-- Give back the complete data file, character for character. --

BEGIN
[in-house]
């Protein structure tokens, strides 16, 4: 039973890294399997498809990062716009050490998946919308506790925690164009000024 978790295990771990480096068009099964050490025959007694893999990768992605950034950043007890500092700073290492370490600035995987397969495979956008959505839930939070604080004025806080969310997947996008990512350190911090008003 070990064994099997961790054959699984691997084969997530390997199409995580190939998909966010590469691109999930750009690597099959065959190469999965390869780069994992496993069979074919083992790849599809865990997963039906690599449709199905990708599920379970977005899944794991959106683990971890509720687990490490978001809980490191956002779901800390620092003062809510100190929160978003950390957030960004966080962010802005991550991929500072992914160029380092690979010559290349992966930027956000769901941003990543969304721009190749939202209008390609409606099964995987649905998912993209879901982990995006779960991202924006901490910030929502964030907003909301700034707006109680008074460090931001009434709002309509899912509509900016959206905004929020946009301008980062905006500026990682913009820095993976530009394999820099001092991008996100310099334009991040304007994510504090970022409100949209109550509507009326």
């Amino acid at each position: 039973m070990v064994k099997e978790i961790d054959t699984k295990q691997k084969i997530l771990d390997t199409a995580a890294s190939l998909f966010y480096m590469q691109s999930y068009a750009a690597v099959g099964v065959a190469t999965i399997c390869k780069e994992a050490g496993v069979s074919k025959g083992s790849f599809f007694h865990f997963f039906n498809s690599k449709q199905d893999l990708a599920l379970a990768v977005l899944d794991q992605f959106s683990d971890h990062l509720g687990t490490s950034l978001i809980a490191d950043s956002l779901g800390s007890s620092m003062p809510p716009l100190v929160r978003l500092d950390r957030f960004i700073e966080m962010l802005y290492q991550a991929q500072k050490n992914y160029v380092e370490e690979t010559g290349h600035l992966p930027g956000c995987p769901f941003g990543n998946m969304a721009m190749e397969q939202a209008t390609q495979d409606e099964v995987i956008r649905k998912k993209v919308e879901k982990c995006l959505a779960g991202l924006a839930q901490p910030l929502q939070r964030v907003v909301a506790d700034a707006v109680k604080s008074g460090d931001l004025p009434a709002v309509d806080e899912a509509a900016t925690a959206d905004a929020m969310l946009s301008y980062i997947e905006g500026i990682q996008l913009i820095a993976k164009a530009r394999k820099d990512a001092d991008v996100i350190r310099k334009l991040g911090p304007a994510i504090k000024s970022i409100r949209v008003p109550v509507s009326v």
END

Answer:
[in-house]
């Protein structure tokens, strides 16, 4: 039973890294399997498809990062716009050490998946919308506790925690164009000024 978790295990771990480096068009099964050490025959007694893999990768992605950034950043007890500092700073290492370490600035995987397969495979956008959505839930939070604080004025806080969310997947996008990512350190911090008003 070990064994099997961790054959699984691997084969997530390997199409995580190939998909966010590469691109999930750009690597099959065959190469999965390869780069994992496993069979074919083992790849599809865990997963039906690599449709199905990708599920379970977005899944794991959106683990971890509720687990490490978001809980490191956002779901800390620092003062809510100190929160978003950390957030960004966080962010802005991550991929500072992914160029380092690979010559290349992966930027956000769901941003990543969304721009190749939202209008390609409606099964995987649905998912993209879901982990995006779960991202924006901490910030929502964030907003909301700034707006109680008074460090931001009434709002309509899912509509900016959206905004929020946009301008980062905006500026990682913009820095993976530009394999820099001092991008996100310099334009991040304007994510504090970022409100949209109550509507009326």
């Amino acid at each position: 039973m070990v064994k099997e978790i961790d054959t699984k295990q691997k084969i997530l771990d390997t199409a995580a890294s190939l998909f966010y480096m590469q691109s999930y068009a750009a690597v099959g099964v065959a190469t999965i399997c390869k780069e994992a050490g496993v069979s074919k025959g083992s790849f599809f007694h865990f997963f039906n498809s690599k449709q199905d893999l990708a599920l379970a990768v977005l899944d794991q992605f959106s683990d971890h990062l509720g687990t490490s950034l978001i809980a490191d950043s956002l779901g800390s007890s620092m003062p809510p716009l100190v929160r978003l500092d950390r957030f960004i700073e966080m962010l802005y290492q991550a991929q500072k050490n992914y160029v380092e370490e690979t010559g290349h600035l992966p930027g956000c995987p769901f941003g990543n998946m969304a721009m190749e397969q939202a209008t390609q495979d409606e099964v995987i956008r649905k998912k993209v919308e879901k982990c995006l959505a779960g991202l924006a839930q901490p910030l929502q939070r964030v907003v909301a506790d700034a707006v109680k604080s008074g460090d931001l004025p009434a709002v309509d806080e899912a509509a900016t925690a959206d905004a929020m969310l946009s301008y980062i997947e905006g500026i990682q996008l913009i820095a993976k164009a530009r394999k820099d990512a001092d991008v996100i350190r310099k334009l991040g911090p304007a994510i504090k000024s970022i409100r949209v008003p109550v509507s009326v």